En EspaŅol
Share

Ask Mr. Smarty Plants

Mr. Smarty Plants - Division of impatiens grown in a pot

Ask Mr. Smarty Plants is a free service provided by the staff and volunteers at the Lady Bird Johnson Wildflower Center.

Search Smarty Plants
    
 
See a list of all Smarty Plants questions
Can't find the answer in our existing FAQs, submit a question to Mr. Smarty Plants.

Need help with plant identification, visit the plant identification page.
 
rate this answer
1 rating

Saturday - December 08, 2007

From: Port Royal, PA
Region: Northeast
Topic: Non-Natives, Propagation, Transplants
Title: Division of impatiens grown in a pot
Answered by: Barbara Medford

QUESTION:

I have an impatient and it is growing out of the pot. I was wondering if it were possible to divide it somehow and have two medium size plants.

ANSWER:

Ordinarily, we would remind you that the Lady Bird Johnson Wildflower Center is dedicated to the use and propagation of plants native to North America. Then, ordinarily, we would say that most pot plants for indoor use are non-native tropicals or sub-tropicals, but, because we understand indoor potted plants are very important to many people, that we are always glad to help them with plant care.

That's what we would ordinarily say. But it just so happens that there ARE some impatiens native to North America. Impatiens capensis (jewelweed) , Impatiens noli-tangere (western touch-me-not) , and Impatiens pallida (pale touch-me-not) all are found in shady, moist woodland areas in North America. As it happens, however, we're pretty sure that the impatiens you are seeking to divide is not a native, but probably Impatiens balsamina or Impatiens walleriana, both originally from the mountains of East Africa, or Impatiens hawkeri, New Guinea impatiens from (where else?) New Guinea.

In terms of what you want to do, it really doesn't matter. They are all, native and non-native, members of the Balsaminaceae Family. It is usually regarded as an annual, but actually is what is called a "tender perennial", which means that the first hint of freezing, and it goes to the compost pile. For propagation, seeding in flats and then transplanting to pots is recommended or just going to the garden store in the spring and buying 4 in. pots all ready to put in the ground. But you already have a nice big plant that has run out of room in the pot, and since, in Pennsylvania, it is obviously living indoors, you can certainly divide it, and now is as good a time as any.

Depending on the size of the root ball, you can probably get several starts from your plant, but suit yourself on how many you want. Tug gently on the base of the plant and lift it out of the pot. Shake off as much dirt as you can, and either using fingers or a knife through the root ball, pull the roots apart. Impatiens are pretty soft and brittle, so you may do some damage to the top of the plant, but don't worry, you're going to trim it anyway. First, trim the bottom of the roots, about 1/3 of the way up, and pull off any dead or dying roots. We always recommend using fresh potting soil, something very fine and designed for house plants. Make sure the pots have good drainage holes. Put some soil in the bottom of the pot, and then, holding the plant about at the height you want it to be, put soil in around the roots. About halfway up, we like to put in some slow release plant food, and then finish filling the pot to the level you want it, and pack it lightly. The finished pots should be put somewhere they can drain and stand in the water that drains out, like a basin or sink. The reason for this is that new potting soil is very dry and the water shoots right through it, leaving the plant roots dry. If it stands for a while in the water, the water will draw back up into the soil and get it thoroughly moist. Now, let it drain. With clippers, trim about 1/3 off the top foliage, and return the plants to a light, warm space.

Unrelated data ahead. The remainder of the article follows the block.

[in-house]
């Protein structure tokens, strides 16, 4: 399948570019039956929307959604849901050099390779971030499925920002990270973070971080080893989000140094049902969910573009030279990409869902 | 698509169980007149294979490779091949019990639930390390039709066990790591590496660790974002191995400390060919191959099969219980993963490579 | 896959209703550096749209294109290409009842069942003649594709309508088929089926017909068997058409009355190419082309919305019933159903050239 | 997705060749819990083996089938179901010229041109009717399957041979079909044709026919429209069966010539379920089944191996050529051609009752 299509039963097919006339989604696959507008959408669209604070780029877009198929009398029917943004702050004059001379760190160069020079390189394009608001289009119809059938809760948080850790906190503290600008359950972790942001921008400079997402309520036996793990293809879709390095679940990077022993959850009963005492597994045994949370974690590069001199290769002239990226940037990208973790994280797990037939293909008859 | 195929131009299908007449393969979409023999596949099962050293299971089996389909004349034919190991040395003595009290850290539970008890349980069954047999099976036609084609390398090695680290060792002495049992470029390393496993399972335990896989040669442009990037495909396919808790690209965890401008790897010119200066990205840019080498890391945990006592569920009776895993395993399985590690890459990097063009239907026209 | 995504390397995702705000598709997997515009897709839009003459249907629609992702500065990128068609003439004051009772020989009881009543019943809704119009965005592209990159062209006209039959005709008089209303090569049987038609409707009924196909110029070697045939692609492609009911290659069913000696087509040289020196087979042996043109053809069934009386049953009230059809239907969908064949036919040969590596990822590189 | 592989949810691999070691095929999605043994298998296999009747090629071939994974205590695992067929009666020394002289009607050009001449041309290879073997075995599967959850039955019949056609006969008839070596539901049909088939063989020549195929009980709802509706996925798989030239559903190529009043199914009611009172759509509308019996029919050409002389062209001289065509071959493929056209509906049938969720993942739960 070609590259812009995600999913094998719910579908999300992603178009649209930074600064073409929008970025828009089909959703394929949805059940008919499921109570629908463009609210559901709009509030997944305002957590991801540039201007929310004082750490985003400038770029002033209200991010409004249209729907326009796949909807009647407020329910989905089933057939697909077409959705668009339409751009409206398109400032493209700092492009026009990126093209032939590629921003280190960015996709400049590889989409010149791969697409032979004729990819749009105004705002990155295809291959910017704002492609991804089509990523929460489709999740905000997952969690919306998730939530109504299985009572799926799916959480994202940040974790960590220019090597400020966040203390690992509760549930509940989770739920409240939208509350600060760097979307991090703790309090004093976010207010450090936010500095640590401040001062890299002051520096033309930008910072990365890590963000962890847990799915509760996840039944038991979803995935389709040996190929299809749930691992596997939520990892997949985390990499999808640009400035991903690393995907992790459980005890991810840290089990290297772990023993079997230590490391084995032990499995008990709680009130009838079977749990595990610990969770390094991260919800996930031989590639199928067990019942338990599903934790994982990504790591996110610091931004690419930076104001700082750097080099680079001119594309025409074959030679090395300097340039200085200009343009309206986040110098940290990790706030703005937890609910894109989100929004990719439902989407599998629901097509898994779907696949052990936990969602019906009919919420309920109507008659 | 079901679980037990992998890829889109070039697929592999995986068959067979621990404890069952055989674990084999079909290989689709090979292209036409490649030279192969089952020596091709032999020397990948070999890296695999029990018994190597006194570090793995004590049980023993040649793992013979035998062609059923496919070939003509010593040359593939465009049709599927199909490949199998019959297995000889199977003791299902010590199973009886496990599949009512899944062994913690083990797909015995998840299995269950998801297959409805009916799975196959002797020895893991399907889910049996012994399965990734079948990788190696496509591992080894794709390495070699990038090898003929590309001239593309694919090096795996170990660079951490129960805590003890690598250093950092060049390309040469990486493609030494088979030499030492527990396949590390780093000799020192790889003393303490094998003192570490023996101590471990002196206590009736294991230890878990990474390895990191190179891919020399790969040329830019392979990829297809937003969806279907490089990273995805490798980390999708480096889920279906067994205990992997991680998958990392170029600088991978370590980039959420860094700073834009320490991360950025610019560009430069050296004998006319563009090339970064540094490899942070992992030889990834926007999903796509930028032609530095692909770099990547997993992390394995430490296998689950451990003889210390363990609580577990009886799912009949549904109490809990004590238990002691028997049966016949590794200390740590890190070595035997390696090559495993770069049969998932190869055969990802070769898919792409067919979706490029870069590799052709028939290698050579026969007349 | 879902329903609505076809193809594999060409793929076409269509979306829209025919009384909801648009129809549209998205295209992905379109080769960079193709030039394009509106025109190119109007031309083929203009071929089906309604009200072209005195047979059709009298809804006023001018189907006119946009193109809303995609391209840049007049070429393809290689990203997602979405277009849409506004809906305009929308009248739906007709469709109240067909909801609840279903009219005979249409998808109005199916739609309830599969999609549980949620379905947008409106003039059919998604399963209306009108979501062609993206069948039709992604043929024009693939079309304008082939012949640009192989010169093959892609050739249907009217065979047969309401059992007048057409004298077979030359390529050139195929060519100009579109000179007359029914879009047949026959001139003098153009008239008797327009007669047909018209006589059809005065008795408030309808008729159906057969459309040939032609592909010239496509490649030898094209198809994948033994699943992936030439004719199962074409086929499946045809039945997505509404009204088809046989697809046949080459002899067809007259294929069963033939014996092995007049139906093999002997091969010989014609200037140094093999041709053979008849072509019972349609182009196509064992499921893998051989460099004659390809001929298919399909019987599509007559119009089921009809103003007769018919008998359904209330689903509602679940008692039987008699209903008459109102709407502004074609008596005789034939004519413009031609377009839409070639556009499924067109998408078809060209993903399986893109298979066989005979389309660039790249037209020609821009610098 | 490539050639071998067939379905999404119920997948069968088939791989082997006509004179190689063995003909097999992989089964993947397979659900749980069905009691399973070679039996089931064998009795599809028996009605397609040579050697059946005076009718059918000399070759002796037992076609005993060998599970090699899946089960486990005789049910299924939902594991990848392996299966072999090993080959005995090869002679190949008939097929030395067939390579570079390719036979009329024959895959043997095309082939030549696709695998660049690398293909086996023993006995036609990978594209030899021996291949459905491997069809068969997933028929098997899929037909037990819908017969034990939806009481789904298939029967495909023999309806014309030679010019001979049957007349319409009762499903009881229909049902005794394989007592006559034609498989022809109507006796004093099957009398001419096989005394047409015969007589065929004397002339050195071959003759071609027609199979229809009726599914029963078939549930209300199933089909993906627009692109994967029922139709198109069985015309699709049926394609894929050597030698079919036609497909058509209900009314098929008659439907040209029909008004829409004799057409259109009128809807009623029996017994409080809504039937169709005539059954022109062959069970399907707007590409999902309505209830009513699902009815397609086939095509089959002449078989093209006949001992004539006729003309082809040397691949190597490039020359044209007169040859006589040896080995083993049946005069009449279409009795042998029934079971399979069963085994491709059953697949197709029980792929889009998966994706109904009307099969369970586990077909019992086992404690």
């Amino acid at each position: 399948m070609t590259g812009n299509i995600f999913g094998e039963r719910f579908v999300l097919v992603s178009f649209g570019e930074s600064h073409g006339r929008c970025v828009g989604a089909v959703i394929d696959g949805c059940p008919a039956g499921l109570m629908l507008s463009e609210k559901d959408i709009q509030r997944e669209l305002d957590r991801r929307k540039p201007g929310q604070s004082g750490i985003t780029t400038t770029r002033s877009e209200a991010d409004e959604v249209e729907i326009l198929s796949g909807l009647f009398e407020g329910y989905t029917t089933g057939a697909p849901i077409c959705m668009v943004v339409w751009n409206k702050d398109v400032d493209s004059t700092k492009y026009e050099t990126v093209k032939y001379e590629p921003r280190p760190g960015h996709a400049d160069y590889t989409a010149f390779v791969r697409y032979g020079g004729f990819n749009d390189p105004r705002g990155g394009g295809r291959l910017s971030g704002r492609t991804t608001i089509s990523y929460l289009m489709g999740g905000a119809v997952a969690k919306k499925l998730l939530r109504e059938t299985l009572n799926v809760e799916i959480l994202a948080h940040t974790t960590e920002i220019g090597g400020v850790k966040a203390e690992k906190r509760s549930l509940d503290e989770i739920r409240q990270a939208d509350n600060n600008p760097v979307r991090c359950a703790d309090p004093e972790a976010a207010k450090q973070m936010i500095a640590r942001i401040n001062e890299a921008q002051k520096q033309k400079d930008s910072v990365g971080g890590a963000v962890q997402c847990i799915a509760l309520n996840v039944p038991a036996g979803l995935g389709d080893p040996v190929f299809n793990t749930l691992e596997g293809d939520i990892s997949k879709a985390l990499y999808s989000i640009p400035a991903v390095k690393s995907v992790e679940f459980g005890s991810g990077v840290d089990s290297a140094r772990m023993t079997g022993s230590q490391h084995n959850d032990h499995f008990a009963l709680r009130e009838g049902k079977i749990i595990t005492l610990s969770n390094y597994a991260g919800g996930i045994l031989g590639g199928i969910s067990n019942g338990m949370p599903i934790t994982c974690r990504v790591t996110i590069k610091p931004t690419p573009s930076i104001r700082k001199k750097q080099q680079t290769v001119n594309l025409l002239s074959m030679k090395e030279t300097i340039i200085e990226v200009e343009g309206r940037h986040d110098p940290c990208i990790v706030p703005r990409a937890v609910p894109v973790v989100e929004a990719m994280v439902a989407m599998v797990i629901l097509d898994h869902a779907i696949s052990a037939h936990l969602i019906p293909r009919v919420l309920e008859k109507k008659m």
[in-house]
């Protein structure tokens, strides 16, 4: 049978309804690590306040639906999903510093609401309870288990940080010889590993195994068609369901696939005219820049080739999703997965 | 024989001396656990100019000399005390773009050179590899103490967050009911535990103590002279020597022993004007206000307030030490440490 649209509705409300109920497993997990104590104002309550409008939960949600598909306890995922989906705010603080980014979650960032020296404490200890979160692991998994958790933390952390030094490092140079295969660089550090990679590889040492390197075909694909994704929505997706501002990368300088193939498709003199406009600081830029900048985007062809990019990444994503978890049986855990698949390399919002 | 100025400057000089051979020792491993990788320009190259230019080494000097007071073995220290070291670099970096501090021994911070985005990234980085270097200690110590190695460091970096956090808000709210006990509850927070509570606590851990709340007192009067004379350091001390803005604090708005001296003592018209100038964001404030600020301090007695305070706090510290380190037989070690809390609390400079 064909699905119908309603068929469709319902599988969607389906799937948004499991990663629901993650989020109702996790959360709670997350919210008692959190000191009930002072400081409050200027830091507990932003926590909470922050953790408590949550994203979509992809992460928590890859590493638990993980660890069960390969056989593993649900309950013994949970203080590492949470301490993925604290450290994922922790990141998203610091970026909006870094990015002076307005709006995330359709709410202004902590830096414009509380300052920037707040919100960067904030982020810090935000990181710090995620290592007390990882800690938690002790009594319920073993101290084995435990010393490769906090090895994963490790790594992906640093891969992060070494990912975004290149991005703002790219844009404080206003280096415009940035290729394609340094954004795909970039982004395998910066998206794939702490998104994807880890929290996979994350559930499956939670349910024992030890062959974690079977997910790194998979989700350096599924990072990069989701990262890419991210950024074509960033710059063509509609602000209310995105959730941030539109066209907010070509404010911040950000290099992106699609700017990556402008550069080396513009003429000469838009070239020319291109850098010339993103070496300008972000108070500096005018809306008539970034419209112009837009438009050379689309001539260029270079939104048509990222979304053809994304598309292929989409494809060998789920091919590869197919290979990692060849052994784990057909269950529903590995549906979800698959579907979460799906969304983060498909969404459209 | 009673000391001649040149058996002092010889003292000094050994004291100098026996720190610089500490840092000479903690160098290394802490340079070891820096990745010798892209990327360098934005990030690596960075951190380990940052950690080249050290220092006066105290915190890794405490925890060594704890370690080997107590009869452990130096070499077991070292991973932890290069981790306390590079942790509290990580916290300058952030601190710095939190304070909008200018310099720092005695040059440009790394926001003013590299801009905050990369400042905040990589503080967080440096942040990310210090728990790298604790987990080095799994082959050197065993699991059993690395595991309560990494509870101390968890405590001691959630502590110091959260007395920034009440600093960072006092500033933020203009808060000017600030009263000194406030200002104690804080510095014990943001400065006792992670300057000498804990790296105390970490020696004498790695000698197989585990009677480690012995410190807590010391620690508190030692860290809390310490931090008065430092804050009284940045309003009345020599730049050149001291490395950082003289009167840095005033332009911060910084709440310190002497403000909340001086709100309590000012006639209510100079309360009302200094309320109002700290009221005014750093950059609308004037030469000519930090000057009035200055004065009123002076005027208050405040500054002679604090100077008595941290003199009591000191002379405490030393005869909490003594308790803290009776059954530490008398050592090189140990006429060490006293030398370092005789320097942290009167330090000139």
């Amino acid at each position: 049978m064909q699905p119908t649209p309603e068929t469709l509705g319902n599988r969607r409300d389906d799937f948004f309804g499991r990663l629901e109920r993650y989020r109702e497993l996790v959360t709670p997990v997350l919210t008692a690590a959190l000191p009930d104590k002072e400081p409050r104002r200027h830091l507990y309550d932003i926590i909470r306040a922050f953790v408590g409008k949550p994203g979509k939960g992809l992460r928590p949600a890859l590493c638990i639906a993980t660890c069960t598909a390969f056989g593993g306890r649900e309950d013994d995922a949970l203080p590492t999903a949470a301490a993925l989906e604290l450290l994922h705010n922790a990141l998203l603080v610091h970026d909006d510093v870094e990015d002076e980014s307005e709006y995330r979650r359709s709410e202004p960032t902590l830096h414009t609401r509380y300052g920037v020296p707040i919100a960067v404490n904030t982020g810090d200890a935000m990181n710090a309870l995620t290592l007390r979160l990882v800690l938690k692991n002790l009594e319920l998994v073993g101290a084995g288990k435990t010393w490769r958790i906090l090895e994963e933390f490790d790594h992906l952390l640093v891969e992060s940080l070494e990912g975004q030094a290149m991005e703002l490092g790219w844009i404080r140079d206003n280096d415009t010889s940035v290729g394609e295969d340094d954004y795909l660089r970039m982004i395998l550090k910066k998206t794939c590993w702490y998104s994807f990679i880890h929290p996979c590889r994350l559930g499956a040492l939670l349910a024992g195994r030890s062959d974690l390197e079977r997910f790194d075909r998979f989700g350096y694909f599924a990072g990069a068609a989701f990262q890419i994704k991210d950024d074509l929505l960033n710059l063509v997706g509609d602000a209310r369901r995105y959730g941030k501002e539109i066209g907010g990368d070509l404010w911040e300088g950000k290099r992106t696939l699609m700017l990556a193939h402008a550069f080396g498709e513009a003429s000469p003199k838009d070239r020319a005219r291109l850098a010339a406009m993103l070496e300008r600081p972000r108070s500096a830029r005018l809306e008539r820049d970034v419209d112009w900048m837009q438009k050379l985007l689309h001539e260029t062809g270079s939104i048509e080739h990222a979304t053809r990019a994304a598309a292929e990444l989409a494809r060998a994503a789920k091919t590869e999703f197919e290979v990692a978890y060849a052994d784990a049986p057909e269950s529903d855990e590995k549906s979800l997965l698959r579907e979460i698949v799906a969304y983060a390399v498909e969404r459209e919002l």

Images of impatiens native to North America:

 


Impatiens capensis

Impatiens noli-tangere

Impatiens pallida

 

 

More Transplants Questions

Suffering Yaupon in Austin
July 14, 2012 - I am in the Austin area and I planted a Pride of Houston Yaupon in my back yard in March. It is in full sun. Lately the leaves have been turning pale green and now they fall off the tree upon touchi...
view the full question and answer

Transplanting native azaleas in South Carolina
June 09, 2005 - When is the best time to transplant azaleas in South Carolina Low Country?
view the full question and answer

Separate pups on Manfreda variegata in Tucson
July 20, 2009 - Can you tell me the best way to separate pups on a Manfreda variegata? The first ones we tried were very close to the main plant. Your help is appreciated.
view the full question and answer

Desert willows not doing well in Navarro County, TX
May 16, 2009 - Planted 3 new desert willows , 3-4 ft.in February. Live in East Navarro County and soil is clay with slight slope to Richland Chambers lake area. Had a wet spring. These plantings appear not doing we...
view the full question and answer

Transplanting yucca pups from Dallas
September 01, 2010 - Can I transplant Pup Yucca plants off of the main yucca and how do I cut them off?
view the full question and answer

Smarty Plants's Facebook profile Support the Wildflower Center by Donating Online or Becoming a Member today.

Mr. Smarty Plants wants you to be his Facebook friend. Click the Facebook icon to add yourself to Mr. Smarty Plants list of friends.
E-NEWSLETTER | BECOME A MEMBER | DONATE NOW | MEDIA | SITEMAP
© 2014 Lady Bird Johnson Wildflower Center